An international prosecutor with The Hague says the “execution denies a criminal a second chance if new forensic evidence shows the individual was innocent”.
Giving his opinion on Friday about the execution of eight persons in Indonesia for drug trafficking, Mr Charles Adeogun-Philips told Channels Television that the grouse of the international community over the execution was based on the expectations that the Indonesian leader should have employed the prerogative of pardon, which he did not explore.
A Philippine woman was granted a stay of execution in the last minute, after new evidence emerged, showing her involvement was framed.
Mr Adeogun-Philips pointed out that if she had been executed before the emergence of new evidence, she would not have had a second chance, stressing the need for the law on execution of criminals to be revisited.
The execution of the eight had drawn condemnations, and the international prosecutor said the international community was at liberty to condemn acts that they consider contrary to international law.
“The Principles behind sentencing an offender of a crime is to Punish the offender, serve as some deterrent to stop people from committing the similar crime, to protect the public and to rehabilitate the offender.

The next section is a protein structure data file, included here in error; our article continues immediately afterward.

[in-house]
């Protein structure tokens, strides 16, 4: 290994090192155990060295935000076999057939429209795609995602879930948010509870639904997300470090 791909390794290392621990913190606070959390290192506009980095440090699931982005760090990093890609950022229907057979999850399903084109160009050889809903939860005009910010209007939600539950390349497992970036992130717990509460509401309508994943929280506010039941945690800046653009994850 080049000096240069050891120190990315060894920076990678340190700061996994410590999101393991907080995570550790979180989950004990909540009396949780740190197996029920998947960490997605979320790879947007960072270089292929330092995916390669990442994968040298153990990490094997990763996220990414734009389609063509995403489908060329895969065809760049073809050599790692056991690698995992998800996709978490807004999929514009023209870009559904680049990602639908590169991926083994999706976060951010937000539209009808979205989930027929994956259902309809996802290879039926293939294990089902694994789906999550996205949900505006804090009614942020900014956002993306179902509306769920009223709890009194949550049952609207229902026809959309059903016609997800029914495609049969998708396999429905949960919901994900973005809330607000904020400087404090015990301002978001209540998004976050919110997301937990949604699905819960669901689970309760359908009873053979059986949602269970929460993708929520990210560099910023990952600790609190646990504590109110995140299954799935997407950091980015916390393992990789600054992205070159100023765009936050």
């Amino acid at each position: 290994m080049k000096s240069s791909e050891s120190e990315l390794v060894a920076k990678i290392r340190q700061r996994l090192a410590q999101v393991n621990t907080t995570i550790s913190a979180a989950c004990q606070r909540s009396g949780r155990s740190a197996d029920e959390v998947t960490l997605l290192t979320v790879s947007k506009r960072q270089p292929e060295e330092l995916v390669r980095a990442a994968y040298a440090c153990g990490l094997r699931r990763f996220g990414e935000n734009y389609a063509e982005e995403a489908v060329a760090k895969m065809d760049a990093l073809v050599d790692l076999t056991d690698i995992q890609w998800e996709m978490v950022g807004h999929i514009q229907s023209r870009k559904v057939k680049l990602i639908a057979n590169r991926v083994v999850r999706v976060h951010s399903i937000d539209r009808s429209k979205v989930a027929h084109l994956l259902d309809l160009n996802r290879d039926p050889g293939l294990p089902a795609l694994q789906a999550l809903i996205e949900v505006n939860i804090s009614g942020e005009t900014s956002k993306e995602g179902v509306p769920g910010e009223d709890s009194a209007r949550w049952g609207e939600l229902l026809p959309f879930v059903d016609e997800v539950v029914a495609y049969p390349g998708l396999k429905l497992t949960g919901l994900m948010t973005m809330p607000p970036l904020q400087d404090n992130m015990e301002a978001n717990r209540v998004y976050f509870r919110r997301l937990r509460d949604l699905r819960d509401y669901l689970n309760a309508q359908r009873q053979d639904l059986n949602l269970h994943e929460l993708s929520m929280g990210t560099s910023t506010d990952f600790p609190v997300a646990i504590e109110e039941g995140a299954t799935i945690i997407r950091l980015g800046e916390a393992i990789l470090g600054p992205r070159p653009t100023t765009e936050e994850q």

“A major part of the purpose of punishment is to be able to rehabilitate. And in this case, then that defeats the argument as to whether or not having been born again or having been radicalised or whatever they have done in the prison.
“There is the last window for the Indonesian leader to pardon.
“The argument is that once a person has been executed, there is no second chance should a forensic evidence indicate that there is something else,” he said.
However, the international prosecutor stressed that the decision was taken because Indonesia needed to send a message that drug trafficking would be discouraged at the highest level.
“Thirty-three Indonesians apparently die daily from the use of drugs.
“Executions are allowed under their laws.
“It is considered barbaric internationally to conduct executions, but once you step into Indonesia it is very clear that execution is the penalty for drugs trafficking,” he said.
About 58 countries still practice the death penalty and the international community is pushing for the countries to sign on to international laws. But the right lies with the country whether or not to sign on to international laws.
He said that the execution case was carried out based on the domestic laws of the country because Indonesia had not signed on to international law about drug trafficking.